The I2 statistic in our meta-analysis and Dobson et al’s23 were 69% and 55%, respectively, indicating heterogeneity between the studies analysed. This was not unexpected due to the potential variation in treatments (and hence effects), loose diagnostic criteria and the power of the samples for the RCTs. Therefore, the results have to be considered with caution and are likely to change with further research. The meta-analysis helps illustrate and indicate that future research in this field requires well-powered studies, flexible but protocolised treatment and parental blinding.

Dobson et al 23 conducted a sensitivity meta-analysis to explore parent blinding to their infant’s treatment (Miller et al 34 and Olafsdottir et al 36), and interestingly, their results showed that there was no difference in crying time between groups with blinding.

Our searches also revealed 19 references to other systematic reviews of manual therapy paediatric care for conditions that were not the focus of our review, for example, otitis media, asthma, cerebral palsy and motor development. Our review draws similar conclusions to these other reviews; that is, more high-quality RCTs are needed, but methodological problems with research in this field might preclude researchers taking on this challenge. The gold standard to test effectiveness is the RCT, but double-blinding is not possible (one cannot blind the treating therapist) and some parents are reluctant to blinding and being separated from their child. Other issues particular to allied, complementary and alternative therapies include: loose definitions and diagnostic criteria, describing and/or protocolising interventions that are bespoke and determining the active elements of these multicomponent interventions. These problems are further compounded by the self-limiting nature of many childhood conditions.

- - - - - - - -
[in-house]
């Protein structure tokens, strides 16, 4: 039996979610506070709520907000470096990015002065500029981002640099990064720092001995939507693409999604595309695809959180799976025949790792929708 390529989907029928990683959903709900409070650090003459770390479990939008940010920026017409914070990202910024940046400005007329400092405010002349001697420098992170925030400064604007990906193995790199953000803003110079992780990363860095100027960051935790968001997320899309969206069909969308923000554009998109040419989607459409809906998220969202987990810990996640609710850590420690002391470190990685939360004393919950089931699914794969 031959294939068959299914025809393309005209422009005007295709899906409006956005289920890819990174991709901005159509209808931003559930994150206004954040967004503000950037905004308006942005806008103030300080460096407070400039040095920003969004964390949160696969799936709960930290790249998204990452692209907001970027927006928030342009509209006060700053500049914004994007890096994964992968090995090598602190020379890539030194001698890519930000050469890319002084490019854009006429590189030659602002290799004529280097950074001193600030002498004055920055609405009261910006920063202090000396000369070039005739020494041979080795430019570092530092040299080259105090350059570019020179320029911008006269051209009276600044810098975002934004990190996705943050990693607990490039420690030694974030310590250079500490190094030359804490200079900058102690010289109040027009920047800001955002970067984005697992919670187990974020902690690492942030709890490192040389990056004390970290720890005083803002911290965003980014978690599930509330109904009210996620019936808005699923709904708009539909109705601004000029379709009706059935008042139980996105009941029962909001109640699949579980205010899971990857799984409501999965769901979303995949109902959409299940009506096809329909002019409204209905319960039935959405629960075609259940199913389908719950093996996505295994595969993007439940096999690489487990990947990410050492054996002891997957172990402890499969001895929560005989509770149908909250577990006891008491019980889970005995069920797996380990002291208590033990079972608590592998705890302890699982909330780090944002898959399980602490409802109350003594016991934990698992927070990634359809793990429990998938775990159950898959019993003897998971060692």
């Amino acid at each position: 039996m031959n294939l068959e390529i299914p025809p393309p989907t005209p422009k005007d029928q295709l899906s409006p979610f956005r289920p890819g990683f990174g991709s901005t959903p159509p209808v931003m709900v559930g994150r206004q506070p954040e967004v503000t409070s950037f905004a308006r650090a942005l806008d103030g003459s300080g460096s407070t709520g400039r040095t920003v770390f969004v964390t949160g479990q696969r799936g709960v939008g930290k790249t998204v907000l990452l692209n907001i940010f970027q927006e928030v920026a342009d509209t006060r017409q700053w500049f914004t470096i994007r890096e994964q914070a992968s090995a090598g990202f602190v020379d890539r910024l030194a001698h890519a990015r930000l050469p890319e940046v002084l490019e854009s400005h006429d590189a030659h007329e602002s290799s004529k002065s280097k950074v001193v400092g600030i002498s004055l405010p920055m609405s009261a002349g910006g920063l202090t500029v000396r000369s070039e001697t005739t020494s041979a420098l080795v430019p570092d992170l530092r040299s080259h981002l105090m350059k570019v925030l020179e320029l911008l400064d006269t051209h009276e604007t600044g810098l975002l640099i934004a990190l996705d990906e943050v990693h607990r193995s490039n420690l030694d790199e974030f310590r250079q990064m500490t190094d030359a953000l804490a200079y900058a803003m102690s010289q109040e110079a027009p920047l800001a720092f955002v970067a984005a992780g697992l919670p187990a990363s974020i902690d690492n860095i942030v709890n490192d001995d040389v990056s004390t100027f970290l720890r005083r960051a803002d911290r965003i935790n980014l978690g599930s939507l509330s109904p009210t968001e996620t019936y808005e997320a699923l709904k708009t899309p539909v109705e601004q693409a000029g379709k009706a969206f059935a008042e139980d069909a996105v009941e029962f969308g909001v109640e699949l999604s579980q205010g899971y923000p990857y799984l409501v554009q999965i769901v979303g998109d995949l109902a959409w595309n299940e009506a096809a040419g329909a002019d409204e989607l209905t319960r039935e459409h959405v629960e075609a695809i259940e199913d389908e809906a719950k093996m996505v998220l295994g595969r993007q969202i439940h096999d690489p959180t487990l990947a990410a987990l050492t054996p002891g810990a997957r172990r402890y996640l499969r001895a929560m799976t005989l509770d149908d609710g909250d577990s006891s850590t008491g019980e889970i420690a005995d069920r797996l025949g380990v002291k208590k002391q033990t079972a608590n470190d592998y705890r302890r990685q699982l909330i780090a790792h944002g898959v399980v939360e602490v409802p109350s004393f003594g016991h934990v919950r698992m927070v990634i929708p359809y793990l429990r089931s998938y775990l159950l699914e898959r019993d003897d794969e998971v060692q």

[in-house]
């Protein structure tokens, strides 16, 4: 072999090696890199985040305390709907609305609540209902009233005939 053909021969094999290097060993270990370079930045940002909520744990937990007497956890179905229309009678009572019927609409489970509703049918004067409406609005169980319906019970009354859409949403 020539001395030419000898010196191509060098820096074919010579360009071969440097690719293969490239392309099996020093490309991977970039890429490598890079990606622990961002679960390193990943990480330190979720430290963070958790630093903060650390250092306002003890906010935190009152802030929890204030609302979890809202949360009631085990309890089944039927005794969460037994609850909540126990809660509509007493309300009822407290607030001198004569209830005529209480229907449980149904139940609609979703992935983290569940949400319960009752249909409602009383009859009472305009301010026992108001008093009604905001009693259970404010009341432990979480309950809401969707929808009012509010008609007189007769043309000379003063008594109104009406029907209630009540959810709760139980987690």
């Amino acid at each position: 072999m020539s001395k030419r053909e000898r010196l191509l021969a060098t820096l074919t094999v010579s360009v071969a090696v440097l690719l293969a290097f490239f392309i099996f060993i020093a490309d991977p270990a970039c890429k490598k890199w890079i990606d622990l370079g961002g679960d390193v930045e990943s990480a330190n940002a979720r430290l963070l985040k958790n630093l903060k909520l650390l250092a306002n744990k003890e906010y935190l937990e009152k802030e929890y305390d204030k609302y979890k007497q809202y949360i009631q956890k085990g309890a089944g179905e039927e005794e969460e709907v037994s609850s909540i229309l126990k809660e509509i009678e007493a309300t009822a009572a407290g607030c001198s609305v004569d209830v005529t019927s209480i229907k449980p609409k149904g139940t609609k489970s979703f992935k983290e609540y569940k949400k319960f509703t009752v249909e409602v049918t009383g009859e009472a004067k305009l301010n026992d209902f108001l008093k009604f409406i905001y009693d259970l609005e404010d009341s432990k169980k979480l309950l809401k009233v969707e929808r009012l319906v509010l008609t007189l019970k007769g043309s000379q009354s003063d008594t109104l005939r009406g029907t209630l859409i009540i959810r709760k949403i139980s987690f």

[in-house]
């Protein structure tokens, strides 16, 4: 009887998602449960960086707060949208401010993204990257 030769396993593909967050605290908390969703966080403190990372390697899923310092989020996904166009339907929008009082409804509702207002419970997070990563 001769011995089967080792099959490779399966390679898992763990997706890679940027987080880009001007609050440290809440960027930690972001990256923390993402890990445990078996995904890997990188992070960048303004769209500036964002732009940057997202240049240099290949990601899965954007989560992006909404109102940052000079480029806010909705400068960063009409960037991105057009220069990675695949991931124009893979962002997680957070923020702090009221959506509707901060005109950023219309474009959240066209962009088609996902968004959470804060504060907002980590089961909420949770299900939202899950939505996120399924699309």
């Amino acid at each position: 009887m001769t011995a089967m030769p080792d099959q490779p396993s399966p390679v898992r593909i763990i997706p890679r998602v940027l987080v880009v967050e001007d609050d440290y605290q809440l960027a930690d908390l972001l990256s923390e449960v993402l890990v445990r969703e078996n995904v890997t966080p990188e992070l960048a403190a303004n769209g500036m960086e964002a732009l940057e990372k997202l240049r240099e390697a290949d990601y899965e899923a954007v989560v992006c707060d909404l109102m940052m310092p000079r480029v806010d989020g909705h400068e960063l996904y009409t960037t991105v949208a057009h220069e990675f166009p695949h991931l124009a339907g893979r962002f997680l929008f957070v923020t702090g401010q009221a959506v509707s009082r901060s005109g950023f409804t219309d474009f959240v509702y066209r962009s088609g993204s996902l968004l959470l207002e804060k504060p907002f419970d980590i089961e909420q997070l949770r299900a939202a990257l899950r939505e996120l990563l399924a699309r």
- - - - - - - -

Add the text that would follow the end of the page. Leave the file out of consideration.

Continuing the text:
These methodological issues may help explain the equivocal findings, small numbers recruited and low-quality assessments presented in systematic reviews.

Data about non-specific effects of treatment, such as the impact of care on parental confidence, and clinician reassurance were not found, possibly because these are difficult to assess as direct, indirect or independent of the study intervention. In one study we reviewed,36 all infants and parents received the same support, advice and non-manual therapy care. They found no difference in outcomes between the group who had manual therapy in addition, and both groups improved over time. The authors of this study suggested that the counselling, support and natural progression of the condition played a more powerful role than the manual therapy.